The U.S. Supreme Court ruled Thursday that the Trump administration cannot carry out its plan to shut down the Deferred Action for Childhood Arrivals program, which has allowed nearly 800,000 young people, known as "Dreamers," to avoid deportation and remain in the U.S.
The decision is a big legal defeat for President Donald Trump on the issue of immigration, which has been a major focus of his domestic agenda.
The decision authored mostly by Chief Justice John Roberts said the government failed to give an adequate justification for ending the federal program. The administration could try again to shut it down by offering a more detailed explanation for its action, but the White House might not want to end such a popular program in the heat of a presidential campaign.
Roberts was joined in the majority by liberal Justices Ruth Bader Ginsburg, Stephen Breyer, Elena Kagan and Sonia Sotomayor.
"We conclude that the acting secretary did violate the (Administrative Procedure Act)," and that the decision to rescind DACA "must be vacated," Roberts wrote.
Conservative Justices Clarence Thomas, Samuel Alito, Neil Gorsuch and Brett Kavanaugh filed opinions that concurred with parts of the majority and with parts of the dissent.
Thomas wrote, "Today’s decision must be recognized for what it is: an effort to avoid a politically controversial but legally correct decision."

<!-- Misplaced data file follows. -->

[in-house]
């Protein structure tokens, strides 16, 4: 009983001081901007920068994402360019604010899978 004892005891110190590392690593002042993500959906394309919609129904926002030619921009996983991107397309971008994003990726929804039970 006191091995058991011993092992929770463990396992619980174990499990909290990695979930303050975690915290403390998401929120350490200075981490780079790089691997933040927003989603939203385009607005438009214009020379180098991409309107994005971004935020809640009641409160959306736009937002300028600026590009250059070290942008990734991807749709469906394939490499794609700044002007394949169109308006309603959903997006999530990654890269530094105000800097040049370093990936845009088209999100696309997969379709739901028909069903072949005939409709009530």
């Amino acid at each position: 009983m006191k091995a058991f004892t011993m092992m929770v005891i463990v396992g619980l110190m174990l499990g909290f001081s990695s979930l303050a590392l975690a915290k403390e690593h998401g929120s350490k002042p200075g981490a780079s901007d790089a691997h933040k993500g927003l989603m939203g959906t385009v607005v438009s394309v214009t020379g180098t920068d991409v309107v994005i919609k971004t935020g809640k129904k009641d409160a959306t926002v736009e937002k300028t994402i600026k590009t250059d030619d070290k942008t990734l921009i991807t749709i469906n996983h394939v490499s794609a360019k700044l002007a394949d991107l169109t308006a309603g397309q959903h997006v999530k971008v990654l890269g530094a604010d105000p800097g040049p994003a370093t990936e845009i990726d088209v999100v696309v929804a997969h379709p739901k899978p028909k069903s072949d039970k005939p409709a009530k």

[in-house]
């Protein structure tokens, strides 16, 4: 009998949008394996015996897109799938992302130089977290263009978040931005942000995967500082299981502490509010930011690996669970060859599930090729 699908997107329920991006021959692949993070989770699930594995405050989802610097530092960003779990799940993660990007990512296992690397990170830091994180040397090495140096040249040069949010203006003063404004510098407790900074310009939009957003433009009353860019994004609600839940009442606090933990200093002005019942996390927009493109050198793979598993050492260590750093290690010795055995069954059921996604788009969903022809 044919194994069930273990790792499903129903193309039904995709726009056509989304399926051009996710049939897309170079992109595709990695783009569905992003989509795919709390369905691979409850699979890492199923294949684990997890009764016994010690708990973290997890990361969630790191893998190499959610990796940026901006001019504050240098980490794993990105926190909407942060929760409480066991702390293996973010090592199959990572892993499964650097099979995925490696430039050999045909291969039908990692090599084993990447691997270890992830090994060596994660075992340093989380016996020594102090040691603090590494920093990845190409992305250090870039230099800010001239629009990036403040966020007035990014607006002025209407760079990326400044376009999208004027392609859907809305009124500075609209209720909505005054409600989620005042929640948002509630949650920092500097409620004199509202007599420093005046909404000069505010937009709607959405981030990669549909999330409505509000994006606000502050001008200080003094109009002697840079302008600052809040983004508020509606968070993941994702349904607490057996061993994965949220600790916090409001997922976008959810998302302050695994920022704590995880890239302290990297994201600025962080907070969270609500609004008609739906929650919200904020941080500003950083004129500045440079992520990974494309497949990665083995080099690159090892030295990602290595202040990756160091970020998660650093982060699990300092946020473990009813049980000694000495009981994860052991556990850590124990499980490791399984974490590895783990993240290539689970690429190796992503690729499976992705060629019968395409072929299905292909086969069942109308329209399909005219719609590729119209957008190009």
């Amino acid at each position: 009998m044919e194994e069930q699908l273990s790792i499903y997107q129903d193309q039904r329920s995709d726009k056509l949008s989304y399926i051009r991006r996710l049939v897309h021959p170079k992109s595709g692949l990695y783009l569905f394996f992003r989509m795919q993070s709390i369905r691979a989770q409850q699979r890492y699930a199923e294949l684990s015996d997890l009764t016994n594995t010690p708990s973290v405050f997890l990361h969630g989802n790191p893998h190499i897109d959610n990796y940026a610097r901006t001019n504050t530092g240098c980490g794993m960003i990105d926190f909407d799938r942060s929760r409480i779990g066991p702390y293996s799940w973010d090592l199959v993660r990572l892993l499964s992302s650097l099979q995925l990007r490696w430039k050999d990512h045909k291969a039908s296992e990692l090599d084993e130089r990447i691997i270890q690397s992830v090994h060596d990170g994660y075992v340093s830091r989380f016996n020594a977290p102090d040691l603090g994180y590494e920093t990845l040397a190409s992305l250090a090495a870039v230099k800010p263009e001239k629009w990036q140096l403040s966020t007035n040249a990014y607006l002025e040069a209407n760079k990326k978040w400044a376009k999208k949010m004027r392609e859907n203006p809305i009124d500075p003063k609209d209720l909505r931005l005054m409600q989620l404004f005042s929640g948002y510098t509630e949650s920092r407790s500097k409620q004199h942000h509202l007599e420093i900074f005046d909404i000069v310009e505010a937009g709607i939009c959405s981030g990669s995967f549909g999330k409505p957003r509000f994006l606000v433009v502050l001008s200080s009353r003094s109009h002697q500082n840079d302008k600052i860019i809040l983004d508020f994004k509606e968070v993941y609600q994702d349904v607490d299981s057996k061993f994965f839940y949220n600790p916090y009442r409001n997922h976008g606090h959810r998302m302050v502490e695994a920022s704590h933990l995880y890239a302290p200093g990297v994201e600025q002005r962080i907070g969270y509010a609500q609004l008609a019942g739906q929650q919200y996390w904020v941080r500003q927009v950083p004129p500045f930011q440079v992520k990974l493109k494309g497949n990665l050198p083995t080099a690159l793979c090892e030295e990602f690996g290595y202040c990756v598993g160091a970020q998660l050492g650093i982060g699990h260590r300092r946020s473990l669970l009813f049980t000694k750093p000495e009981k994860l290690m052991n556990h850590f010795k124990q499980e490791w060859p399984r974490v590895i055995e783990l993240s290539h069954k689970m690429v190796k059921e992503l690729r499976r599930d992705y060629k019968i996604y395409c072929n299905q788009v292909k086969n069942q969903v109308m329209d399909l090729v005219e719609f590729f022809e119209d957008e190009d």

Immigration lawyers told the Supreme Court after the case was argued last fall that frontline health care workers involved in responding to the coronavirus epidemic rely on about 27,000 DACA recipients, "including dentists, pharmacists, physician assistants, home health aides, technicians" and nearly 200 medical students.
"Termination of DACA during this national health emergency would be catastrophic," they said in an April 2 court filing. The Association of American Medical Colleges told the court last fall — well before the pandemic crisis — that the U.S. is unprepared "to fill the loss that would result if DACA recipients were excluded from the health care workforce."
The court said the Department of Homeland Security did not act properly when it ordered the program ended in 2017. In response to legal challenges, lower court rulings allowed DACA to keep going, letting young people in the program to reapply every two years and remain under its protection. Children of illegal immigrants were allowed to remain here if they were under 16 when their parents brought them to the U.S. and if they arrived by 2007.
DACA's defenders had argued that federal law required the Trump administration to give a detailed explanation before trying to shut the program down — an action that would affect hundreds of thousands of people and the businesses that employ them. Instead, they said, the government simply declared the program illegal. More than 100 business groups, including Apple and Microsoft, sought to preserve DACA, arguing many of their employees are part of the program.
Figures show that over 90 percent of DACA participants have a job. Nearly half are in school. Many don't speak the language or know the culture of their home countries.
Among them is Claudia Quinonez of Maryland, brought to the U.S. at age 11 by her mother, who overstayed a tourist visa.
"DACA truly changed my life. I have a Social Security number. I have the ability to work, to contribute, and pay taxes," she said.